What are the 5 internal controls?

The 5 internal controls are:

1. Control of assets, which includes a system whereby a company can identify its assets and document their acquisition and disposal.

2. Control of the authorization of transactions, which is a procedure by which transactions are properly authorized to ensure that they have been approved by someone who has the authority to sanction them.

3. Separation of duties, which is a requirement that no single employee should be given too much authority since this may result in abuse.

4. Documentation and recordkeeping, which requires all transactions to be documented and recorded to ensure they can be properly traced and reconciled with the accounting records.

5. Protection and custody of assets and documents, which requires that assets and documents are properly protected to prevent loss, damage, or theft.

A control activity is any process, check or review that can serve as a safeguard against error and/or fraud.

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What is the purpose of internal controls?

Internal Controls are established by management for various reasons:

  • To assure that financial records of a company’s activities can be relied upon;
  • To protect assets of a company against theft and fraud;
  • To provide reasonable assurance that a company will continue to operate for an indefinite period of time.

Why do companies commit fraud?

Financial statement fraud is usually perpetrated in order to:

1. Hide an operating loss;

2. Enhance apparent net income; and/or

3. Conceal unrecorded liabilities.

How do accounting internal controls prevent fraud?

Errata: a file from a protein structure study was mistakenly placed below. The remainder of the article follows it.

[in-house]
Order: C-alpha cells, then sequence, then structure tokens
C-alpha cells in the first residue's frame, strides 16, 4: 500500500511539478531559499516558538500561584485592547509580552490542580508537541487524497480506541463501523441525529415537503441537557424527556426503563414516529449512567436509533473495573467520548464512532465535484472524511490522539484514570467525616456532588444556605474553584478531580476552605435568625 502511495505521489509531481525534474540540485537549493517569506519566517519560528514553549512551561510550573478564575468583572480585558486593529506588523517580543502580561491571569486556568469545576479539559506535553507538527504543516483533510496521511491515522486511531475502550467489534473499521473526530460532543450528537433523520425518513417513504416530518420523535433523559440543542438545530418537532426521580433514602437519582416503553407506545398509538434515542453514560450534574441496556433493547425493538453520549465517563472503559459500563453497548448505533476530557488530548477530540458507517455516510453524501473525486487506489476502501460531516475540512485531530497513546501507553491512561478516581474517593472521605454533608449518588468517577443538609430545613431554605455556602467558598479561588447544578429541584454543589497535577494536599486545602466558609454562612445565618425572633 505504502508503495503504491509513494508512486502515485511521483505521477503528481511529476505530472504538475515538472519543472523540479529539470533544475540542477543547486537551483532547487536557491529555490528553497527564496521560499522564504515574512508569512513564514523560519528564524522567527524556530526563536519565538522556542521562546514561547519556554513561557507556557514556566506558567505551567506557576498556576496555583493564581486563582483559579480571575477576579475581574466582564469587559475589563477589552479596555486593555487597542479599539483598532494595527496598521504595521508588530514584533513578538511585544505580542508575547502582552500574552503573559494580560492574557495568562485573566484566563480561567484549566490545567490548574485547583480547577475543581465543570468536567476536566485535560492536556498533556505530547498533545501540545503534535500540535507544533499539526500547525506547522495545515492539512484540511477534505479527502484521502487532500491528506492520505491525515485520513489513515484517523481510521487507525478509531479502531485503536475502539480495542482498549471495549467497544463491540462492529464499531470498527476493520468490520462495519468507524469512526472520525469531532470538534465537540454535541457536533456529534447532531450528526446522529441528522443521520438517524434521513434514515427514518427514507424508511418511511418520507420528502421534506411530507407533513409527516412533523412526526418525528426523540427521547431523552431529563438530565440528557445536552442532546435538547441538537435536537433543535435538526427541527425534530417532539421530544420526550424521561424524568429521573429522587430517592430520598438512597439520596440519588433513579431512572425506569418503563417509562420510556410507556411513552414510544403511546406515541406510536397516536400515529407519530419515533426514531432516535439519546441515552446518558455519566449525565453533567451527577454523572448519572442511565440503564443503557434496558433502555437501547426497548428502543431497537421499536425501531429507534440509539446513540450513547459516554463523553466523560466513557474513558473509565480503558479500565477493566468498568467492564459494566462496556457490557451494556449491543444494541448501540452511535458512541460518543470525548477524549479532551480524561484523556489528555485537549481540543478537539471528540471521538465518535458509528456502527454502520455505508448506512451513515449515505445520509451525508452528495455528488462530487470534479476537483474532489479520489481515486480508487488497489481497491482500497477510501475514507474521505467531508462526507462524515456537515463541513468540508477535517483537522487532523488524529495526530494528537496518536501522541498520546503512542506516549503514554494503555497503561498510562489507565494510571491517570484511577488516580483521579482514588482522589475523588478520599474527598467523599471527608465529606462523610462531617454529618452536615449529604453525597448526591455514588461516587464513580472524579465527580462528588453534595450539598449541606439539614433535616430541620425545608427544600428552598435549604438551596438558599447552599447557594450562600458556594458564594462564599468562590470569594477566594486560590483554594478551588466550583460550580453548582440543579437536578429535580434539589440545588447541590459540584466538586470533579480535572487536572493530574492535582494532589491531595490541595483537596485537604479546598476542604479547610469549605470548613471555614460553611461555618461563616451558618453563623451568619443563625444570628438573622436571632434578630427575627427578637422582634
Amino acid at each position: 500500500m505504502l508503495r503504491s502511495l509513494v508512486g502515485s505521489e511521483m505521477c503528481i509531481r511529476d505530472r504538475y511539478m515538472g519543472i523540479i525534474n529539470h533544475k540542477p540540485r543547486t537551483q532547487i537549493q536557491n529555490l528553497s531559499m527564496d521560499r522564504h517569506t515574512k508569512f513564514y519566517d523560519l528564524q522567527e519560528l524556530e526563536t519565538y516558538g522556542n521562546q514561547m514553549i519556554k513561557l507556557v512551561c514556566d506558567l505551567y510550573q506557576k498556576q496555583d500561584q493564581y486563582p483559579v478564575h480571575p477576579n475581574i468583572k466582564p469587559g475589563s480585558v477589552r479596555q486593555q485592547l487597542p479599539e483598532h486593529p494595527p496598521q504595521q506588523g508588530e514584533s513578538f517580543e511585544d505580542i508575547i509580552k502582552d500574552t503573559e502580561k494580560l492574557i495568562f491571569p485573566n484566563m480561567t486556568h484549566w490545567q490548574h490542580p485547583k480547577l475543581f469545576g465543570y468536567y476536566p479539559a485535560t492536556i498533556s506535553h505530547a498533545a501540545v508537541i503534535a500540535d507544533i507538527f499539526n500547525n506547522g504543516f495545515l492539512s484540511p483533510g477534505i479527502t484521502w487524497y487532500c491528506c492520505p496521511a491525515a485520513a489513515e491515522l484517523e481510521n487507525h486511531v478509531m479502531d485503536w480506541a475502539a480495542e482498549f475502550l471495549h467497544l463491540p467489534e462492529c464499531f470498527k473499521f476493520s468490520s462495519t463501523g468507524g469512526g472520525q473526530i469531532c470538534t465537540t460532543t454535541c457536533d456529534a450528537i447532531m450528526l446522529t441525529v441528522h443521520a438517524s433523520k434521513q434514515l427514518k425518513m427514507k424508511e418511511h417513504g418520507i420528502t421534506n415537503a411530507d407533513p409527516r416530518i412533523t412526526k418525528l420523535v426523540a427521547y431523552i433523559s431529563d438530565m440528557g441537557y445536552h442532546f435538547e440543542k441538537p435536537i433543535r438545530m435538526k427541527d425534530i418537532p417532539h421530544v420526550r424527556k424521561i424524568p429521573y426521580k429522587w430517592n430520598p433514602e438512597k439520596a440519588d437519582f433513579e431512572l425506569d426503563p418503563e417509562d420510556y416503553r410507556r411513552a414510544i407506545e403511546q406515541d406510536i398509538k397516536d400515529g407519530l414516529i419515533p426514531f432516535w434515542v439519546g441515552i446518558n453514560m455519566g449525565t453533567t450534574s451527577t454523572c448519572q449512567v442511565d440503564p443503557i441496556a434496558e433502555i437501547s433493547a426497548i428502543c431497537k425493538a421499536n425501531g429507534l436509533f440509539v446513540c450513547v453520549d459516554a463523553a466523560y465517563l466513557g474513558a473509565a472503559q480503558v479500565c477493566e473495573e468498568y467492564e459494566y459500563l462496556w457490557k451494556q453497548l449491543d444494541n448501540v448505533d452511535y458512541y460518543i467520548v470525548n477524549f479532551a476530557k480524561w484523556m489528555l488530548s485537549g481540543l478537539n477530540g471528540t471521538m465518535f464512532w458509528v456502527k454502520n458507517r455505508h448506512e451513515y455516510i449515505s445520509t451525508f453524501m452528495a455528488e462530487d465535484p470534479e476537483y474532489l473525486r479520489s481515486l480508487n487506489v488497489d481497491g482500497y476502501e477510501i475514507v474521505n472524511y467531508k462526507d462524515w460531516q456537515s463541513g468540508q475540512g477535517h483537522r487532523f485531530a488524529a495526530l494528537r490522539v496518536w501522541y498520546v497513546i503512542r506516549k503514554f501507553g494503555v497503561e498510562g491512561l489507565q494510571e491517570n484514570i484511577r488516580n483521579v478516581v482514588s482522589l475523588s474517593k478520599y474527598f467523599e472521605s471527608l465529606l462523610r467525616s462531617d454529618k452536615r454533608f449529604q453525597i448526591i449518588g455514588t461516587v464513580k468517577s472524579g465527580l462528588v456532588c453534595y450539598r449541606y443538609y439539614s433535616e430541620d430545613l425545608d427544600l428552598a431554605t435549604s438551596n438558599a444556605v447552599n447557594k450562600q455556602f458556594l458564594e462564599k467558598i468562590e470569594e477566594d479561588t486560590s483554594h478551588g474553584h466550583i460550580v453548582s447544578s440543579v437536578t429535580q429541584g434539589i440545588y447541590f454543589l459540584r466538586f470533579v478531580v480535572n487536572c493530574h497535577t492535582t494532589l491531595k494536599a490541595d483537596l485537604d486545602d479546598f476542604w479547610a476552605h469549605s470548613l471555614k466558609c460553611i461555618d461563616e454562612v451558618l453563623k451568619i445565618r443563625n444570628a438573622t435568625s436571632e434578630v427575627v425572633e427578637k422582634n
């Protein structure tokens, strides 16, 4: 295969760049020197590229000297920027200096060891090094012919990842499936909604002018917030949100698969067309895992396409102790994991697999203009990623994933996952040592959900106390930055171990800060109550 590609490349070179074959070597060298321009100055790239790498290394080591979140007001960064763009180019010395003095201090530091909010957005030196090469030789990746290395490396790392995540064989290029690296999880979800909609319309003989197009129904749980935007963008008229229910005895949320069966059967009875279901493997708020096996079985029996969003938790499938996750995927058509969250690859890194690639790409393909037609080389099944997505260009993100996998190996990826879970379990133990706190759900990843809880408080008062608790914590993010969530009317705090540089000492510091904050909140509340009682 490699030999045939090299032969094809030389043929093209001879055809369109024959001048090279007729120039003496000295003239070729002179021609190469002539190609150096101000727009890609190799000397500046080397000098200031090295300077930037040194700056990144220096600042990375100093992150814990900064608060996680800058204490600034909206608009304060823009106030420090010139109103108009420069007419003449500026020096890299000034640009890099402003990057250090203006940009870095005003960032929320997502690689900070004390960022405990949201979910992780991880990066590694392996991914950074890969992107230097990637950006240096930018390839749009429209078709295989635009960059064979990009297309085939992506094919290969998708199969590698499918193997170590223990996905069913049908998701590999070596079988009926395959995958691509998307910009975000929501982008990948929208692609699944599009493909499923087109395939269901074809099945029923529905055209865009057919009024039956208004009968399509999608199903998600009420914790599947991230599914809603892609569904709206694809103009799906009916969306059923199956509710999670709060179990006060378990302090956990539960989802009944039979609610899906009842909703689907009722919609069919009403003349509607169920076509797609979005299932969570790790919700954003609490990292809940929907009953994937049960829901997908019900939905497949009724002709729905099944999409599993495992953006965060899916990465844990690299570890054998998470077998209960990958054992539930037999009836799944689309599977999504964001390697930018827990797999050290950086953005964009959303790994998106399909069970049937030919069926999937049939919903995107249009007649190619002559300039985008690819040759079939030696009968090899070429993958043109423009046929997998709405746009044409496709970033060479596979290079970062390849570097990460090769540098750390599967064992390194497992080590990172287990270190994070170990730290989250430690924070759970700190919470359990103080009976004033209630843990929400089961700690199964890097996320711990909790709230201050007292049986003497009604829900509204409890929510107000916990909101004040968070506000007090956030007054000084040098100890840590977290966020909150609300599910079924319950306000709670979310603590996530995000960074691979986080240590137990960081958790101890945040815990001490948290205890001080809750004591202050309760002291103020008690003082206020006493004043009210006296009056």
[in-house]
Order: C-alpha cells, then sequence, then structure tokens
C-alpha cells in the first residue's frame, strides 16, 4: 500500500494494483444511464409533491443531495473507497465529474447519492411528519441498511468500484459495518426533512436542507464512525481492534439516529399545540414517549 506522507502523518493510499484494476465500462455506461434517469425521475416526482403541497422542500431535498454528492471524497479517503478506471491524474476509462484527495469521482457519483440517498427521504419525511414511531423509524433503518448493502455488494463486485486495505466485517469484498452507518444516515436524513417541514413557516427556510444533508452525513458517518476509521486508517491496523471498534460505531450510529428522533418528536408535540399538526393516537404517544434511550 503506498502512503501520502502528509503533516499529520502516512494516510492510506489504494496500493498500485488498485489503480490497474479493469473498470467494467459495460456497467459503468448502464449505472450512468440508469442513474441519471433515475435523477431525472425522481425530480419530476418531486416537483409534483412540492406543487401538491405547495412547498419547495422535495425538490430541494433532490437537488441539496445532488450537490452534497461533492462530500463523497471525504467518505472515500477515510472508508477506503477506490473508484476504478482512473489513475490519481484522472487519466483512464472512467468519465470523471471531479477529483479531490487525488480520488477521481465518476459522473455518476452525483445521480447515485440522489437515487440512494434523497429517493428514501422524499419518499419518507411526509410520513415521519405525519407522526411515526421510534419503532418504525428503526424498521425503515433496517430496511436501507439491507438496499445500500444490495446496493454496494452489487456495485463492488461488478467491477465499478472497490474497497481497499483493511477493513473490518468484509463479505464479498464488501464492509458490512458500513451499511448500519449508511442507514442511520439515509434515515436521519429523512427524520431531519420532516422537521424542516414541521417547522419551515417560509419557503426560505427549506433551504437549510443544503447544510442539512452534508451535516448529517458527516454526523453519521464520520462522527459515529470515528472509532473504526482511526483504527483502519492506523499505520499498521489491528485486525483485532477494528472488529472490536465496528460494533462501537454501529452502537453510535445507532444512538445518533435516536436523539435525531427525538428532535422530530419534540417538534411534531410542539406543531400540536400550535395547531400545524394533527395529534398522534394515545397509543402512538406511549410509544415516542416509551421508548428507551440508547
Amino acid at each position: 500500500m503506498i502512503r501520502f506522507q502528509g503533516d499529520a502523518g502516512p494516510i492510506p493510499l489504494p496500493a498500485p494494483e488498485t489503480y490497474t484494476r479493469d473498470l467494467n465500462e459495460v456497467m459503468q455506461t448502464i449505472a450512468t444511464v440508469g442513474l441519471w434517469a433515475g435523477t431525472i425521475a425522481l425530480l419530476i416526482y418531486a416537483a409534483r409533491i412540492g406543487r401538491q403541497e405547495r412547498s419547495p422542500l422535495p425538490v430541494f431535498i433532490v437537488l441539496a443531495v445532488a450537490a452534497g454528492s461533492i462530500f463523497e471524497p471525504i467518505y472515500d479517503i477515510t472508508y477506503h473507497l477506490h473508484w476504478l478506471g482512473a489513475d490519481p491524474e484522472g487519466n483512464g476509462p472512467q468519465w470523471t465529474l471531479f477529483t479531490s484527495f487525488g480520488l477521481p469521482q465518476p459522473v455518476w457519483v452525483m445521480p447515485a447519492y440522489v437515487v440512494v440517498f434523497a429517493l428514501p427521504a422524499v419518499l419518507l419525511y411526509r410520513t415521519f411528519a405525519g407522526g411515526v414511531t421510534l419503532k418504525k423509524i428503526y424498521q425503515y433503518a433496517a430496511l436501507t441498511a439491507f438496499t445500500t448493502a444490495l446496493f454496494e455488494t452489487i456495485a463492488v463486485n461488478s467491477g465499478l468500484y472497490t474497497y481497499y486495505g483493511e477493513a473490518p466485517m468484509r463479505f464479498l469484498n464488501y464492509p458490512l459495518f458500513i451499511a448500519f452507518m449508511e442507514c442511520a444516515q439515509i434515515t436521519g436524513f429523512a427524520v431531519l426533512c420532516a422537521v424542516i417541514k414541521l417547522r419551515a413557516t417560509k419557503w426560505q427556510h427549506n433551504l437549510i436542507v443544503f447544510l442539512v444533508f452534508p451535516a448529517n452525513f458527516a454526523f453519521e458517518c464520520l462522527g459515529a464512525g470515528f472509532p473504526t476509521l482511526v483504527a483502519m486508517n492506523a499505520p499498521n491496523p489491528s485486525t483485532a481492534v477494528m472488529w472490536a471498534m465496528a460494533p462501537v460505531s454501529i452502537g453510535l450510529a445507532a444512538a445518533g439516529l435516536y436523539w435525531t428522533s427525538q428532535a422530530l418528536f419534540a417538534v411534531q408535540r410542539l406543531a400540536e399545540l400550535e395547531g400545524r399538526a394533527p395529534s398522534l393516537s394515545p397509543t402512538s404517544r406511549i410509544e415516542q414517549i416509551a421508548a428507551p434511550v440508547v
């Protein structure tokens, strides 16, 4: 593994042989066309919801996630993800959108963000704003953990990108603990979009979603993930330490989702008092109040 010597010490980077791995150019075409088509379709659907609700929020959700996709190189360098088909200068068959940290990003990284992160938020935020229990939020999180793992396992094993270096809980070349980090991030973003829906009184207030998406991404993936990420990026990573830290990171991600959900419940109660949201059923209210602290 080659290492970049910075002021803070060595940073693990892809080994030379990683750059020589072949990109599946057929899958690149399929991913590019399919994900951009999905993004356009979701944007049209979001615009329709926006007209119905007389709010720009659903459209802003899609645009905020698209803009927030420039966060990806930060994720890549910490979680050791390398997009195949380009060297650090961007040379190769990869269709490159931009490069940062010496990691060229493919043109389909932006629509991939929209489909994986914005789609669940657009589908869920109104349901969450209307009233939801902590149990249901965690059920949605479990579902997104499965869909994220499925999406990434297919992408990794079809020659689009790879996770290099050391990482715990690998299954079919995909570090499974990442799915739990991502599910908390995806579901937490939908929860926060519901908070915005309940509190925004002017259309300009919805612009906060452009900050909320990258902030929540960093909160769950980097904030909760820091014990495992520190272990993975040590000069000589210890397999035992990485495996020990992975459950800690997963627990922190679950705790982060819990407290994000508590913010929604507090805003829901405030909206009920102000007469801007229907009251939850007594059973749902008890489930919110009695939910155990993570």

Internal controls help prevent fraud by:

1. Providing reasonable assurance that a company’s assets and liabilities reflect the figures reported in its financial statements;

2. Solving or preventing internal control problems before they become major issues; and/or

3. Detecting errors and irregularities in a timely manner so management can take prompt corrective action to improve the financial statements.

What is a control environment?

A control environment is that part of an organization’s internal control system that provides reasonable assurance that:

1. Management will commit to and support adequate, effective, and timely actions to achieve its objectives;

2. Employees understand their responsibility for complying with the company’s policies and procedures;

3. Employees receive adequate training on the company’s policies and procedures;

4. All transactions will be closely monitored and questioned by someone within the company in a timely manner.

5. Procedures and controls are in place to account for all assets, reduce risk exposure, and control losses; and/or

6. The company’s compliance requirements are being enforced.

What is a control activity?

A control activity is any process, check, or review that can serve as a safeguard against error and/or fraud. For example:

1. Periodically comparing transactions to pre-established criteria;

2. Verifying the accuracy of postings to the general ledger;

3. Comparing information in the general ledger with subsidiary records;

4. Auditing or examining transactions to ensure that they are properly recorded, processed, and summarized;

5. Reviewing internal procedures for compliance with standards, policies, and laws;

6. Reviewing reports prepared by others to verify that they correctly reflect transactions;

7. Reviewing reports prepared by others to verify that they are properly identified and support the information contained in them;

8. Monitoring cash collections to ensure that they are properly entered into the accounting records;

9. Arranging for independent annual audits of internal controls; and/or

10. Designating authorized signatories.

What are examples of classes of transactions?

A company may have several different transaction types, including: